Multiple sclerosis: Key figures and prevalence

It is estimated that 2.5 million people worldwide live with diagnosed MS and the United States houses approximately 400,000 of them. It can take a very long time to detect MS and it has symptoms in common with many other diseases, therefore the number of people living with MS may be higher than estimated.

The worldwide prevalence of MS is the absolute lowest around the equator and prevalence increases the further away from the equator you get. Canada, for instance, has a very high prevalence.

MS usually develops in people between 20-40 years of age, but it can occur at all ages. The cause of MS has still not been found and it is also unknown why it develops in women three times more often than in men.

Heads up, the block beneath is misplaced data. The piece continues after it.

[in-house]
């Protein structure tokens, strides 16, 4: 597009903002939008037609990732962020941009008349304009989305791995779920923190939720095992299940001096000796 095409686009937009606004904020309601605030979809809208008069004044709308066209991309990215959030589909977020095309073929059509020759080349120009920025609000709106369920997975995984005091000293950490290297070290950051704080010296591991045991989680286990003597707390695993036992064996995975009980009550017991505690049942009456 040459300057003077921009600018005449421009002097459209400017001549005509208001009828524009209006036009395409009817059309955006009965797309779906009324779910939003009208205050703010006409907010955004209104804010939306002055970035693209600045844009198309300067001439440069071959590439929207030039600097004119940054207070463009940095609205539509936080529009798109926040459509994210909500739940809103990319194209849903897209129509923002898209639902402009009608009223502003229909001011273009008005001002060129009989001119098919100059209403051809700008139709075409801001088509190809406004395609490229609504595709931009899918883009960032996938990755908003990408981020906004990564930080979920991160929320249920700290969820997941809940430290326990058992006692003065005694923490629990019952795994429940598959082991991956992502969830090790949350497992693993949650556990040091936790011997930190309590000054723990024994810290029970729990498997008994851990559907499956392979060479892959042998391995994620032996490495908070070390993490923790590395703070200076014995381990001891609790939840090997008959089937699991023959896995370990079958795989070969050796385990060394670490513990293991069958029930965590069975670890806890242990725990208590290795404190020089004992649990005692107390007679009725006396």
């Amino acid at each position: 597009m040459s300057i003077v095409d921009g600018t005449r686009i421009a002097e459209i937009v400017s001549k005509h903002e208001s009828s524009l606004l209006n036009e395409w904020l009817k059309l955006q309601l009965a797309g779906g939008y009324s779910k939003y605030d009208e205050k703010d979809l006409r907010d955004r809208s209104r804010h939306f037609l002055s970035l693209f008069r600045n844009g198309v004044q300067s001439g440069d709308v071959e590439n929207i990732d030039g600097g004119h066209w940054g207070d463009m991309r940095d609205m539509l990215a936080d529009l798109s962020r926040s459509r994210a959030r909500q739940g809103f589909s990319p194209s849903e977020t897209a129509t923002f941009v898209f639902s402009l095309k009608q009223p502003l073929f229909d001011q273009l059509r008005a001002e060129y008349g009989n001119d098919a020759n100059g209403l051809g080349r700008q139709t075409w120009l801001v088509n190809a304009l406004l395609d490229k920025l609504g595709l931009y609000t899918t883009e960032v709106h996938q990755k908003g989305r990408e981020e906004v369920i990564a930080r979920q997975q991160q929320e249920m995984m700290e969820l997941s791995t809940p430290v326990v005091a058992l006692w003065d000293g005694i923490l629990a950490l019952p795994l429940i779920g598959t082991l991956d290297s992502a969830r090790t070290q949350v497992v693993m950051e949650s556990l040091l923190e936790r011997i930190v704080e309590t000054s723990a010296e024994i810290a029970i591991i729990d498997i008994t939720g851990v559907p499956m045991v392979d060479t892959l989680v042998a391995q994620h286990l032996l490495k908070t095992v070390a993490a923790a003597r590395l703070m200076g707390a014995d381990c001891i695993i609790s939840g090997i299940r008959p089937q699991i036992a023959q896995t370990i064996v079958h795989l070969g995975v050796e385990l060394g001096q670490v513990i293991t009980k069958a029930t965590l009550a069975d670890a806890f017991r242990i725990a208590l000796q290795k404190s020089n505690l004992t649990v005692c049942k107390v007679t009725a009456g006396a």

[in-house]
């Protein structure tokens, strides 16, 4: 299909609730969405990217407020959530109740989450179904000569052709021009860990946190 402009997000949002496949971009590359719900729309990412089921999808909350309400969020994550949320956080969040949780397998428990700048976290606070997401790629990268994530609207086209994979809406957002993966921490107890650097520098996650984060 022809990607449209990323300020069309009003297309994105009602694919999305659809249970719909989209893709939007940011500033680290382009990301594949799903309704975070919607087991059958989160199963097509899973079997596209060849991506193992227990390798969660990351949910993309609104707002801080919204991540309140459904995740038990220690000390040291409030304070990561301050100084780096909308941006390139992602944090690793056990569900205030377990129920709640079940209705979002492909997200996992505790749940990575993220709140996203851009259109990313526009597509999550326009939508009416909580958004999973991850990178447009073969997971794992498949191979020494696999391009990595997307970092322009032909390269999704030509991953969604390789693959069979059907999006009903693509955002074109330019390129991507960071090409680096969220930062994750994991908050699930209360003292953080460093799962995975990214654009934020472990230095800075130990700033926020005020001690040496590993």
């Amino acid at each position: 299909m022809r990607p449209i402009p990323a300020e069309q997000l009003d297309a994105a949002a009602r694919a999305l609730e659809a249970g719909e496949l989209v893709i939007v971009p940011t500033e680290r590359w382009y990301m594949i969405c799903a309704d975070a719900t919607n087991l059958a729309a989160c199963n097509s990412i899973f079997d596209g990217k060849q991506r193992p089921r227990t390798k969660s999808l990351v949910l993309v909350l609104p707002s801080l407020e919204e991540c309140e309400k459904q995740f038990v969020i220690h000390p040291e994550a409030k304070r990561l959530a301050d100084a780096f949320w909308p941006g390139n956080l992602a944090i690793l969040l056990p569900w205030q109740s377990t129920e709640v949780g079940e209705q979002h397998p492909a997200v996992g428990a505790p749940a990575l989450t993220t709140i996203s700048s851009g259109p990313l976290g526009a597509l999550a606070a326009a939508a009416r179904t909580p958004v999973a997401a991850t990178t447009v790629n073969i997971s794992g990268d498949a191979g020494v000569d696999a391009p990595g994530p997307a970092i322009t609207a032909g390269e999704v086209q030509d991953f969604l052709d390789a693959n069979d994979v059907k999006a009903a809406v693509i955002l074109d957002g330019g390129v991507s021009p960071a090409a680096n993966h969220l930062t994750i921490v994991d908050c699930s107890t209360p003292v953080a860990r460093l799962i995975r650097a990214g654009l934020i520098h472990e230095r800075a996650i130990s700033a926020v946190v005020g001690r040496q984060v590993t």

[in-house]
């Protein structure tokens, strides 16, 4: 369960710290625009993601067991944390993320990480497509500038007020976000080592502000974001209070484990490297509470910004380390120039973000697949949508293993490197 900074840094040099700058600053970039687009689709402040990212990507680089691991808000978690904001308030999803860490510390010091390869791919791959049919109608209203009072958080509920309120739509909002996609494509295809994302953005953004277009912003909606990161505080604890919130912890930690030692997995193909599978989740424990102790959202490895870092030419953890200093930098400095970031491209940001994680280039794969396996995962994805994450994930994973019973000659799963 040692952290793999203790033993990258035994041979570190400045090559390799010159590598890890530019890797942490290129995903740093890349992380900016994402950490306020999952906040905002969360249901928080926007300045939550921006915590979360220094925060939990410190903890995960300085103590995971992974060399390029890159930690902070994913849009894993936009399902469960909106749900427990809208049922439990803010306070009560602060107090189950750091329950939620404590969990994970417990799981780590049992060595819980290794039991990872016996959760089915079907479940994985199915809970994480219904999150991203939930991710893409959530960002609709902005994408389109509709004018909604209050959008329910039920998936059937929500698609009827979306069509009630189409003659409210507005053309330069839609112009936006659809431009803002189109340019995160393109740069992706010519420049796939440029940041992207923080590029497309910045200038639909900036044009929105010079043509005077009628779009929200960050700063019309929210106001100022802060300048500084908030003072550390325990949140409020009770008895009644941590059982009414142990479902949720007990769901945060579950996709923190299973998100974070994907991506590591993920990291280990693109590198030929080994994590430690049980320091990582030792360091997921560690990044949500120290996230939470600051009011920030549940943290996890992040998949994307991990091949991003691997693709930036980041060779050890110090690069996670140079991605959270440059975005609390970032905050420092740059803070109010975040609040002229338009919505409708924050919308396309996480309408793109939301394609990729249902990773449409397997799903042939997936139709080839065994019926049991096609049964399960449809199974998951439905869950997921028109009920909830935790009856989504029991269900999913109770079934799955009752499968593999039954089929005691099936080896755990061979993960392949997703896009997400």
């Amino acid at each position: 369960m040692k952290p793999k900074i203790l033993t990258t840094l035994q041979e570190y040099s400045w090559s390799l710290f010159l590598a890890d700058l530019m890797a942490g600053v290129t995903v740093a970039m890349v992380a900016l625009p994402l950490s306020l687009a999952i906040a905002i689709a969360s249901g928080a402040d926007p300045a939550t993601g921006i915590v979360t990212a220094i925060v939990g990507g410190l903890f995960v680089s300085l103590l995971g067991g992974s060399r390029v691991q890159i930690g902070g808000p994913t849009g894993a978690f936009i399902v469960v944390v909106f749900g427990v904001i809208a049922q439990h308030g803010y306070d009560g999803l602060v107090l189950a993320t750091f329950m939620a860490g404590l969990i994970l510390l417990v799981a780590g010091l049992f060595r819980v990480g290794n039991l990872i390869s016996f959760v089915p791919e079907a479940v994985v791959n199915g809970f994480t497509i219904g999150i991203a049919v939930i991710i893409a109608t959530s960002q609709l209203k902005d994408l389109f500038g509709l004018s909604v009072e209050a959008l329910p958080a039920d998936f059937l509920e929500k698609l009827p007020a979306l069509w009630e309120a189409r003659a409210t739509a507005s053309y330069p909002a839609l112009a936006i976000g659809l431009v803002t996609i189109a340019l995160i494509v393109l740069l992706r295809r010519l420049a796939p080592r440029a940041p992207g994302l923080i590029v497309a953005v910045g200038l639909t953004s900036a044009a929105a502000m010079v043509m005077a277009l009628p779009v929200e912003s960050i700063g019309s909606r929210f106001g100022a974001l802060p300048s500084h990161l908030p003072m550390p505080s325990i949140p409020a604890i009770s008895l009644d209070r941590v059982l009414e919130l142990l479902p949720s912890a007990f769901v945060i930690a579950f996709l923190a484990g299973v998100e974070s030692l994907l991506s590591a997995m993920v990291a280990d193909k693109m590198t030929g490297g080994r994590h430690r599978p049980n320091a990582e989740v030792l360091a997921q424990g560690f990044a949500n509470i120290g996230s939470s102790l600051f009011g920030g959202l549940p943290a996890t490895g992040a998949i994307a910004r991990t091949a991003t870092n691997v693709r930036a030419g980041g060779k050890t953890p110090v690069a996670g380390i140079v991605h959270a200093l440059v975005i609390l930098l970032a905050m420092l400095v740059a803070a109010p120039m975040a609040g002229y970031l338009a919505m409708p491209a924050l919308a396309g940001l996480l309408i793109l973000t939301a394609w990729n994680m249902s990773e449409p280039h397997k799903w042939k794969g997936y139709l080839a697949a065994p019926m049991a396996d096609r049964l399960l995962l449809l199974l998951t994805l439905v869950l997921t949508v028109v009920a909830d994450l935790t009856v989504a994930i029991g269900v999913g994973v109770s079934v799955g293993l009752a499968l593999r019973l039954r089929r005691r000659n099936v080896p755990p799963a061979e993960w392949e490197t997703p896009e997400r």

MS in the US

Because the Center for Disease Control and Prevention (CDC) does not require U.S. physicians to report new cases, and because symptoms can be completely invisible, the prevalence of MS in the U.S. can only be estimated. It is believed that there are currently about 250,000 to 350,000 people in the United States who have been diagnosed with multiple sclerosis. This estimate suggests that approximately 200 new cases are diagnosed each week. The number of people who have it compared to the general population is nearly 90 cases [1]per[2]100,000 people. There are about 200 new cases that are diagnosed every week in the country.

It is estimated that there are between 110 to 140 cases of MS per 100,000 people in the Northern States. MS rates in the northern part of the country are twice as high as in the southern parts of the United States.